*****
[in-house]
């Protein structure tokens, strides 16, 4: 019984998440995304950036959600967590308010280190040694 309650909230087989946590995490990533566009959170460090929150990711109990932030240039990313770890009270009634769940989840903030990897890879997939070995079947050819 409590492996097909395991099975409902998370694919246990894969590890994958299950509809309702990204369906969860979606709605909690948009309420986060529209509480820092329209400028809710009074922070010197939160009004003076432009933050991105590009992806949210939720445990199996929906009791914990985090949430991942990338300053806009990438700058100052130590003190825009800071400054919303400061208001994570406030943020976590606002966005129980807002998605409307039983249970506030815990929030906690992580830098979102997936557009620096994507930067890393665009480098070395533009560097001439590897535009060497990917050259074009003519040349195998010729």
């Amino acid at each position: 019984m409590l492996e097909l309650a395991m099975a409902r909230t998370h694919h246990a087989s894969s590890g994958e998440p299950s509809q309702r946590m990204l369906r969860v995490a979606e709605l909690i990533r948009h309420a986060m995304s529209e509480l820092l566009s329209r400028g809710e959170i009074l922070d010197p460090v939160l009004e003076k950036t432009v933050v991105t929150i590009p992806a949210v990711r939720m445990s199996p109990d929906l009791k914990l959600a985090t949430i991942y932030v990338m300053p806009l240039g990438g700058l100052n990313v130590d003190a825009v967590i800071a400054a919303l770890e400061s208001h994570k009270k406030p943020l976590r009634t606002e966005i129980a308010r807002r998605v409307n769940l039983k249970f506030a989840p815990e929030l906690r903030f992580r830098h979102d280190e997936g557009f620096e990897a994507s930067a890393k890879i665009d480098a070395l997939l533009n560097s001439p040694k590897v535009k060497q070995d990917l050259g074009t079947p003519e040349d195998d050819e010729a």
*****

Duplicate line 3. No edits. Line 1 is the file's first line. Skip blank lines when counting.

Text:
């Amino acid at each position: 019984m409590l492996e097909l309650a395991m099975a409902r909230t998370h694919h246990a087989s894969s590890g994958e998440p299950s509809q309702r946590m990204l369906r969860v995490a979606e709605l909690i990533r948009h309420a986060m995304s529209e509480l820092l566009s329209r400028g809710e959170i009074l922070d010197p460090v939160l009004e003076k950036t432009v933050v991105t929150i590009p992806a949210v990711r939720m445990s199996p109990d929906l009791k914990l959600a985090t949430i991942y932030v990338m300053p806009l240039g990438g700058l100052n990313v130590d003190a825009v967590i800071a400054a919303l770890e400061s208001h994570k009270k406030p943020l976590r009634t606002e966005i129980a308010r807002r998605v409307n769940l039983k249970f506030a989840p815990e929030l906690r903030f992580r830098h979102d280190e997936g557009f620096e990897a994507s930067a890393k890879i665009d480098a070395l997939l533009n560097s001439p040694k590897v535009k060497q070995d990917l050259g074009t079947p003519e040349d195998d050819e010729a």